In this second part I will explain how to properly clip the model by making a clipmodel...

By default ALL models that you import into your map or not clipped

- In other words - Players can walk right through the model and also bullets, grenades and smoke / airstrike canisters can be thrown through the model. To avoid this we need to clip the model.

 

When clipping your model it is extremely important to keep the clip around your model as simple as possible. As a rule don't create any clips that are 2 units or less in size and try to avoid any clips containing complex shapes.
There are two reasons for this: Firstly, because all collision data is stored inside the bsp file it will make your compiled map larger in file size when using complex clipping. Secondly, Complex clipping will have a huge impact on your ingame 'fps'. Although current pc processors can handle this, there are still many players out there that are using an old pc for playing w:et. So again, Try to keep your clipping as clean and simple as possible!

There are Basically 3 different ways to clip the model:

1) Creating clip brushes around the model.

This is the best way to clip your model and you should always try to use this method first if possible, but sometimes not the easiest nor the fastest way. If you intent to rotate the model you will notice it can be a real pain to manual place clipbrushes around the model. Particular when your model already has an irregular or organic shape ( like rocks).

2) Using the "autoclip" feature.

There are 2 different ways to clip your model automatically:

1) By adding the keyword "q3map_clipmodel" in your model's shader For example :

models/castlemap/sewerpipe
{
q3map_clipmodel
implicitMap textures/xlab_wall/xconcrete_c58m.tga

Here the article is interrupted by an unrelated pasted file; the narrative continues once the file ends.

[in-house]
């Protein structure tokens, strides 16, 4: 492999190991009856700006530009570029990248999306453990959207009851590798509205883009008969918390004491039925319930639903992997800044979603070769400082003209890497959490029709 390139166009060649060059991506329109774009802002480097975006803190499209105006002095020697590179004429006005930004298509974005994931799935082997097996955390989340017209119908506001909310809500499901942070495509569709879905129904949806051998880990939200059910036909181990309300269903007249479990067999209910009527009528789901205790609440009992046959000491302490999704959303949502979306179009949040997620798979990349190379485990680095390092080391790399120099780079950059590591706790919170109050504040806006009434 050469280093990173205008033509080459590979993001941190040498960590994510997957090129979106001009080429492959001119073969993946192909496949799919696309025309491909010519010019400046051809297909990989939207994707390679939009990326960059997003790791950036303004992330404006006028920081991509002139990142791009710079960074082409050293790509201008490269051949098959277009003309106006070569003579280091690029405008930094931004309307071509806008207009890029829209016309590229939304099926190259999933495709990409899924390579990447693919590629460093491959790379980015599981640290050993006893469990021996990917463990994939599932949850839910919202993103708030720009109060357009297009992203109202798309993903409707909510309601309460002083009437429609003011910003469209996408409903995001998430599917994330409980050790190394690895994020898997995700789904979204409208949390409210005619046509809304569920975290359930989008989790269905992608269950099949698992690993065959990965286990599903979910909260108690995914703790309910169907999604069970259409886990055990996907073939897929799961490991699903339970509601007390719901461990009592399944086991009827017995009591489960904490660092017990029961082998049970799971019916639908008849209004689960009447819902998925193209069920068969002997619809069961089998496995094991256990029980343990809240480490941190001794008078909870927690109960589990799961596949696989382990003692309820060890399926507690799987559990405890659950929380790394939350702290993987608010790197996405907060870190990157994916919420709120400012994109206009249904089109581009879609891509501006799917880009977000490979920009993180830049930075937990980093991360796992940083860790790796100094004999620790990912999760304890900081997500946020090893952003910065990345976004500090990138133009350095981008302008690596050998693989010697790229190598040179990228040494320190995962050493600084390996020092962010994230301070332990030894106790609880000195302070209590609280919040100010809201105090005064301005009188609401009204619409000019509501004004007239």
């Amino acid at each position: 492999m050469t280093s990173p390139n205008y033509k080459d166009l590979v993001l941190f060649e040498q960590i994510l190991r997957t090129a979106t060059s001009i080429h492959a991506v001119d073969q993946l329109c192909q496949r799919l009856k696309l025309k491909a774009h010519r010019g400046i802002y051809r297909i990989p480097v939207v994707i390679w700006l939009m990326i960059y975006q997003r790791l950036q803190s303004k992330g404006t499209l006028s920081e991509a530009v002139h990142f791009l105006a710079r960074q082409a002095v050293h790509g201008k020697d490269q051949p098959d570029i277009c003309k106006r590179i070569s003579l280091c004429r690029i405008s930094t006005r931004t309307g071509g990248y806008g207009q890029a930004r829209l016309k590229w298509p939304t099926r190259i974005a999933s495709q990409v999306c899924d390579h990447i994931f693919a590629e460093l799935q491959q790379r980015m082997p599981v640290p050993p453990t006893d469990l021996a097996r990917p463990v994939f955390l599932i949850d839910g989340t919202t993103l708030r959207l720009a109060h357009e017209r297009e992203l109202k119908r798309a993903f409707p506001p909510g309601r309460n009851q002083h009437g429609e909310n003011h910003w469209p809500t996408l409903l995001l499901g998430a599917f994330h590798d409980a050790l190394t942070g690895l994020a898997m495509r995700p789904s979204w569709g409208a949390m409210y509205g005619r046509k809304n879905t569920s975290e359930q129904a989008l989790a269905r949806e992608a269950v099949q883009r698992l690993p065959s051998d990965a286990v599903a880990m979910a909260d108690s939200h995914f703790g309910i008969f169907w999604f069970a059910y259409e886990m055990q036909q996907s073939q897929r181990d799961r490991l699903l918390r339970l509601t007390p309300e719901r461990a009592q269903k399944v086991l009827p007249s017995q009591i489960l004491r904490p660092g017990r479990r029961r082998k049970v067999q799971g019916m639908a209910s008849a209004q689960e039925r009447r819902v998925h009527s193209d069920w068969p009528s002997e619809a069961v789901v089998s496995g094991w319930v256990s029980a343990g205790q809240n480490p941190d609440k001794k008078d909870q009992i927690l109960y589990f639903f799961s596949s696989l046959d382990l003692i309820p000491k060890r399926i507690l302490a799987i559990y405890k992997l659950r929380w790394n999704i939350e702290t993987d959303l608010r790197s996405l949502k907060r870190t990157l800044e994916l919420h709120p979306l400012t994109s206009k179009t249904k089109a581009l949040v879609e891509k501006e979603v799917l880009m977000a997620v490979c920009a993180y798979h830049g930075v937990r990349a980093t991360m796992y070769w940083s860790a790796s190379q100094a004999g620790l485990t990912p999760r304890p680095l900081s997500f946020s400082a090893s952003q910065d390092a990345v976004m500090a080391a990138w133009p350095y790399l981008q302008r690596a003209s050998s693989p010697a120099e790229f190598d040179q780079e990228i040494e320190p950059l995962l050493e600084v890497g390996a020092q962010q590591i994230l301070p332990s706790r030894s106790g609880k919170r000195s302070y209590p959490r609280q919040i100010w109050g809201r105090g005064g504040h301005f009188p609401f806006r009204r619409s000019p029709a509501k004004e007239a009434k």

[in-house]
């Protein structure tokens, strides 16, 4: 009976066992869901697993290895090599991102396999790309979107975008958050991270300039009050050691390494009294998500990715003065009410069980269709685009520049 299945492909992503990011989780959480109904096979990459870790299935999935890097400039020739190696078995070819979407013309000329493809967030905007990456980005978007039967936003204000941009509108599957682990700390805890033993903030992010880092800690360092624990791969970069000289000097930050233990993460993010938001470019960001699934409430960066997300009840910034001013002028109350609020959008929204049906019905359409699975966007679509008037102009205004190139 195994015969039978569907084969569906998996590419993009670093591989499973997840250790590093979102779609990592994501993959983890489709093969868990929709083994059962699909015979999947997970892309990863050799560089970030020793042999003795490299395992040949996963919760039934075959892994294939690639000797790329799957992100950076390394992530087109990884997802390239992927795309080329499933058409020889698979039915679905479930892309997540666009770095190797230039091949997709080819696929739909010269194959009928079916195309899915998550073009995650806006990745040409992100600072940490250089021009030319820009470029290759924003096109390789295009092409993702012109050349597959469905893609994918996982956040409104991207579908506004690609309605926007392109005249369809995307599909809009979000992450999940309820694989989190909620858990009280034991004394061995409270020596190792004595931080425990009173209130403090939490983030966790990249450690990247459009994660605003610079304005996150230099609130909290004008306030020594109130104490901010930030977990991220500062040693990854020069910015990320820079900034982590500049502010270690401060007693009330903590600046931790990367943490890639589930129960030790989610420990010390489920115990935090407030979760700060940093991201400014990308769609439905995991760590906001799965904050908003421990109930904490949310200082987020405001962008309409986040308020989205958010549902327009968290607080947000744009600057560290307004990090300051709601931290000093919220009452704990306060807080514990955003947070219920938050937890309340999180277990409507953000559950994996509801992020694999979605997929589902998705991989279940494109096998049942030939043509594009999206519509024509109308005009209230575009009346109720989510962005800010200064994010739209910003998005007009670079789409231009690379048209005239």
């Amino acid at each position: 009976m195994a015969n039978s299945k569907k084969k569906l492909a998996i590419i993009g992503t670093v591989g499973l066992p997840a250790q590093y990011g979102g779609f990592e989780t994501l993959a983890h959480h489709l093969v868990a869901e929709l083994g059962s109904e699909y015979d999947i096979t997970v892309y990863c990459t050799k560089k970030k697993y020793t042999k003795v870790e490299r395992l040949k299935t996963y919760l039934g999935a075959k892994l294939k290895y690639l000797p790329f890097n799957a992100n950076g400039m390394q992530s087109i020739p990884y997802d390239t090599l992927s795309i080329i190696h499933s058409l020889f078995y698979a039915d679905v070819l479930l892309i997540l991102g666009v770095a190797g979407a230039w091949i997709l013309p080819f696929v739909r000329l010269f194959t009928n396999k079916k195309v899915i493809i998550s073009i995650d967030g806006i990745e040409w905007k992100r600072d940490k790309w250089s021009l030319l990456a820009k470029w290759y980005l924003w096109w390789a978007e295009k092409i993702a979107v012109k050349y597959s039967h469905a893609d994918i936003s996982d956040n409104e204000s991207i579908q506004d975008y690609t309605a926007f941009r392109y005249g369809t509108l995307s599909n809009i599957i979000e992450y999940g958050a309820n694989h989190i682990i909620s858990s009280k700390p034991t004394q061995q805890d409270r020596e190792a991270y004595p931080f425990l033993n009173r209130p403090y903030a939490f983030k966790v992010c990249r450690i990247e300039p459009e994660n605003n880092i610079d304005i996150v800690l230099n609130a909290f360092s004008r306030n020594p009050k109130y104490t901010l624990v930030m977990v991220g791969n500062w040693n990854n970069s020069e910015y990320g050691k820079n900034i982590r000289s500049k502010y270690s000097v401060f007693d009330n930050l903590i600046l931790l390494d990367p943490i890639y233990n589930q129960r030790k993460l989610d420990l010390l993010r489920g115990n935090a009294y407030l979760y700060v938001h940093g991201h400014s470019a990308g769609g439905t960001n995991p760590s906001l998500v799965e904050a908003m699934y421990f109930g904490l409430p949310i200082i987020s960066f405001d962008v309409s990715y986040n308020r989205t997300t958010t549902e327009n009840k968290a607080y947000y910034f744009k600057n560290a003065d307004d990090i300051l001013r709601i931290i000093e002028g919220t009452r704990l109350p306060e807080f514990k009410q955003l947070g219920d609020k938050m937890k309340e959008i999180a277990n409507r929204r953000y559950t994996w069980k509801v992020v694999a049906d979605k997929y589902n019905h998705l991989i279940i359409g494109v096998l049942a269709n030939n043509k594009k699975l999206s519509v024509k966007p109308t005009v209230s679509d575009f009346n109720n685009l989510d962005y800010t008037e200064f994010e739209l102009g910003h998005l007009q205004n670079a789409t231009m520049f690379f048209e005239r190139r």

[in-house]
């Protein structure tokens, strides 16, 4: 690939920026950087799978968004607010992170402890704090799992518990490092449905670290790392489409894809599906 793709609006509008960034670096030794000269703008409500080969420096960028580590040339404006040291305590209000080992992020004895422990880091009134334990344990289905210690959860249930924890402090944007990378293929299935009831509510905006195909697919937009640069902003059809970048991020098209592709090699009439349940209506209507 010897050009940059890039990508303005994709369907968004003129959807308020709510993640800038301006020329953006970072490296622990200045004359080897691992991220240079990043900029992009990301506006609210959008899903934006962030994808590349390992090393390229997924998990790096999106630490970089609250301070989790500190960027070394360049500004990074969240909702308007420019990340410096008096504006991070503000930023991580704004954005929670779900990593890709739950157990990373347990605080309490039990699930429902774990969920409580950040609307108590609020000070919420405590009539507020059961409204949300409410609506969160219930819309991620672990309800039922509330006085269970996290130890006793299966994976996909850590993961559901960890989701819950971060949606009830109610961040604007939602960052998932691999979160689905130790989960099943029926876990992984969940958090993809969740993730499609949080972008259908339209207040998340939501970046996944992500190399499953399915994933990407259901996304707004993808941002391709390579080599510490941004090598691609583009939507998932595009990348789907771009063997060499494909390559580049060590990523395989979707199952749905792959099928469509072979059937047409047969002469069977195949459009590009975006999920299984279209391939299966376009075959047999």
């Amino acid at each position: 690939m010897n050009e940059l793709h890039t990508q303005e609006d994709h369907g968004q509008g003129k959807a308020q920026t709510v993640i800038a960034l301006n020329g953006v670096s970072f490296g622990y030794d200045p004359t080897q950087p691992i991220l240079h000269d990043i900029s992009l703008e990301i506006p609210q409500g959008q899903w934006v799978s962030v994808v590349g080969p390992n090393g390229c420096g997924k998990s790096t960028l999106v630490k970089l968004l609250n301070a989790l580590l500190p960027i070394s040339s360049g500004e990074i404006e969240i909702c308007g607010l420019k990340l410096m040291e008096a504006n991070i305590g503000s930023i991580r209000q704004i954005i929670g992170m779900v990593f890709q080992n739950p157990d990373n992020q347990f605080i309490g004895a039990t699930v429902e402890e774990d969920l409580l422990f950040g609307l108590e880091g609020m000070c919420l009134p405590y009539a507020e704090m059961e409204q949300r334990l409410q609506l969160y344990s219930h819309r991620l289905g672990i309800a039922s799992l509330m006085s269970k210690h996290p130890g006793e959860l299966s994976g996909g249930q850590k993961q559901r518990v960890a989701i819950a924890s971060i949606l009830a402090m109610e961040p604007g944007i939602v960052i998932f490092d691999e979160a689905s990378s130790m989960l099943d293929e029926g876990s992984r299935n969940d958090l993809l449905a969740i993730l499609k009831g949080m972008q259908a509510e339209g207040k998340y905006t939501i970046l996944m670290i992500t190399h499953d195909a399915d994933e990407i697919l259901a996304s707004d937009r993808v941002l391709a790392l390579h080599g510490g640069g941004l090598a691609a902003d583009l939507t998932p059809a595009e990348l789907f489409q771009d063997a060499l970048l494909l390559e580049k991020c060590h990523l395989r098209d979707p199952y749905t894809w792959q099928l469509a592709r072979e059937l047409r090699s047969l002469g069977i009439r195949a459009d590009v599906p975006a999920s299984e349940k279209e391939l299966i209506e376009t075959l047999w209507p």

}

If you apply the above shader to any brush - or any face of that brush - It will block players after compiling your map.

 

2) By adding the key/value "spawnflags 2" inside the Entity Window for the model.
Although this is probably the fastest and easiest way to clip your model, You should never ever use this method for small decorative models - like our wirepole for example - You should only use this for large chunks of terrain or bigger structures. If you use this for several small models you will soon run into the problems that I mentioned above. The problem with the autoclip method is that it will clip every single face on your model, again, if your model contains faces smaller than 2 units or contains complex shapes you will eventually run into problems because of this.

 

 

This is the method I will be using for our wirepole model. This method has been used for years with idtech4 games (doom3, quake4,Quake Wars & Wolfenstein) and is in my opinion the best way to properly clip your model without running into fps problems or ending up with an unnecessary large bsp file of your map. Basically it contains the same steps we did in the first part of the tutorial.

 

Let's start by re-opening our 'wirepole.map' file in gtkradiant. (figure 1a) I placed some simple caulk brushes around the wirepole: These brushes will eventually be our clipmodel ( figure 1b). Put metal textures on the surfaces that are metal and put wood textures on the surfaces that are made out of wood (figure 1c). For the moment these textures are just placeholders and will later be replaced by proper clip-shaders..